Tuesday, 28 February 2017

Keeping hydrated whilst driving


Today, we'll be discussing something few of us ever stop to think about... staying hydrated whilst driving. We've previously given much thought to why you should stay hydrated in the gym, but why should you stay hydrated whilst driving? Bear with us, and we'll tell you why and how you should keep your hydration levels up whilst driving.

Why do I need to hydrate whilst driving?

Most of us are reluctant to drink much water during car journeys, as we try to limit our toilet break numbers, but this choice could be ill advised, even fatal. Scientists at Loughborough University (Watson, Whale, Mears, Reyner, Maughan, 2015), recently undertook a study on young male drivers between the ages of 22 and 26. They asked participants to undergo a two hour driving simulator, in which they drove a virtual car on a motorway on separate days, one where they were fully hydrated, and one where they were not provided with adequate hydration. The number of driver errors were recorded during these driver simulations.

The results of this study were very clear, drivers who were dehydrated made more than double the number of mistakes on the road than those who were hydrated. Drivers who were hydrated made, on average, around 47 mistakes during the driver simulation, drivers who were dehydrated made, on average, around 101 errors. This is around the same amount as those with a blood alcohol level of 0.08%, otherwise known as 'drunk drivers'.

How do I stay hydrated whilst driving?

Prior to any journey, ensure you are adequately hydrated and rested. Food with water content, can contribute to your hydration level, indeed certain fruits can provide a great deal of hydration, such as watermelons, which are 92% water. Ensure you hydrate at least 45 minutes prior to setting off on your journey, and you'll find your alertness and energy levels will noticeably increase. To reach adequate hydration, take your weight in pounds, and divide it by two. This will provide you with the number of water ounces you should be drinking in a day. Divide this out by your waking hours to ascertain how much fluid you should be drinking in the time before your car drive.

You should also check that the temperature within your car is ambient, as heavy use of air conditioning whilst driving can cause profuse sweating, leading your hydration levels to dip even more rapidly.

If you find you are thirsty whilst driving, if possible, pull over to hydrate, drinking fluid whilst driving is not illegal, but does make you 18% more likely to show erratic lane control. If this is not possible, make use of a straw cup, which will allow you to hydrate quickly, and does not require two hands. It's worth bearing in mind that it takes 45 minutes to become fully hydrated if you are mildly dehydrated, so taking time to pull over, and perhaps stretch your legs, is probably the wisest choice.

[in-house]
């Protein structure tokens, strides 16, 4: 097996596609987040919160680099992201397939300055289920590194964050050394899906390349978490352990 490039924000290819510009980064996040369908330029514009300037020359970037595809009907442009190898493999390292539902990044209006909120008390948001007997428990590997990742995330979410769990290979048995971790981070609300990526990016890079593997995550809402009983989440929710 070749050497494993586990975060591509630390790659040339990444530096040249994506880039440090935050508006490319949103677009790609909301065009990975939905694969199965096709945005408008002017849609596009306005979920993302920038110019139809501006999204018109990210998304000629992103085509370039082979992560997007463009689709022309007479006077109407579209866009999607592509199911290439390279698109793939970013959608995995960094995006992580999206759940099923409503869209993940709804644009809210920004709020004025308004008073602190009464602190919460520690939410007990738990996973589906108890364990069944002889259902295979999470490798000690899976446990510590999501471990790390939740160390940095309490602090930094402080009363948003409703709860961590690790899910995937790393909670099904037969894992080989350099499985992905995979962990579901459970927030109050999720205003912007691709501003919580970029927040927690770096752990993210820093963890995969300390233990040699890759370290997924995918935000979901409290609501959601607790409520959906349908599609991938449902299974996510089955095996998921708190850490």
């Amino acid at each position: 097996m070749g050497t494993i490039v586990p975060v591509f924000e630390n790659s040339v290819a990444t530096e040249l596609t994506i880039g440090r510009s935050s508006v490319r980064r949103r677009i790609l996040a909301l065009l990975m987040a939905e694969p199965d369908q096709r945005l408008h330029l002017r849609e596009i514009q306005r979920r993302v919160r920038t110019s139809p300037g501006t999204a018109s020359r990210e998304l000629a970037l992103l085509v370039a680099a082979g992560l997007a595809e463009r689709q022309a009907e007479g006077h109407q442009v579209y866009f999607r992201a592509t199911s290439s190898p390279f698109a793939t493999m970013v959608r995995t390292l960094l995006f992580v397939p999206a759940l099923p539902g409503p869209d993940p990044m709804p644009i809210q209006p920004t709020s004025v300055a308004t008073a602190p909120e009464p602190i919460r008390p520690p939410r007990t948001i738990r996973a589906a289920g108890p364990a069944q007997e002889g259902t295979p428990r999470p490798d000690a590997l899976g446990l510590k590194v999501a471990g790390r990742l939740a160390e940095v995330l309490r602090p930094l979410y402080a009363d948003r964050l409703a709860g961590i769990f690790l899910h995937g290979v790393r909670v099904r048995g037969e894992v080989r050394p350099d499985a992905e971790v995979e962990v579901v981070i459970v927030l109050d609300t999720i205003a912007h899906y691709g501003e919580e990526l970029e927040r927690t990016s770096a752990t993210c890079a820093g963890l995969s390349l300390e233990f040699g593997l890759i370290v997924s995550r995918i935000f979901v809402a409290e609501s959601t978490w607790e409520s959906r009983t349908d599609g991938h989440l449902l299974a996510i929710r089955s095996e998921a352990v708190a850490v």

What next?

Equip yourself with the tools to remain hydrated whilst driving, monitor your driving environment, and increase your fluid intakes on warm and sunny days, and your driving mistakes will reduce, and your alertness levels will increase. It's a no brainer! To read more about hydration and driving, read these NHS tips, here.

Tuesday, 21 February 2017

Tea-ing off: The health benefits of drinking tea

Cup of tea
It may come as a surprise to regular readers, but as well as enjoying coffee, we also enjoy an occasional cup of tea here at The Water Cooler Today. Drinking tea, particularly green tea, has been used in traditional Chinese medicine for centuries, where it is touted to cure everything from headaches to depression. In the UK alone, 165 million cups of tea are consumed every day. Today, we will be investigating the actual health benefits of drinking tea.


Green tea

Green tea in teapot
A teapot of green tea
The tea found to be most beneficial to health is green tea, which is made with steamed tea leaves. Green tea has a fresh, occasionally tart, taste. It is packed with chemicals that help the body to function, and to prevent certain cancers. It has a high concentration of something called Epigallocatechin Gallate (EGCG), a compound which has a powerful antioxidant effect, said to inhibit cancerous growth in the stomach, lungs, breast, and colon. It also works to counteract oxidative stress in the brain, helping to prevent diseases such as Parkinson’s and Alzheimer’s.

Green tea has long been touted as a ‘slimmer’s tea’, but just how true is this claim? The key to this claim is the chemical, catechin, which is found within green tea. This chemical increases the body’s ability to burn fuel, increasing muscle endurance and allowing drinkers to exercise for longer periods of time. The antioxidants within green tea also help to prevent the clogging of arteries, reducing levels of cholesterol.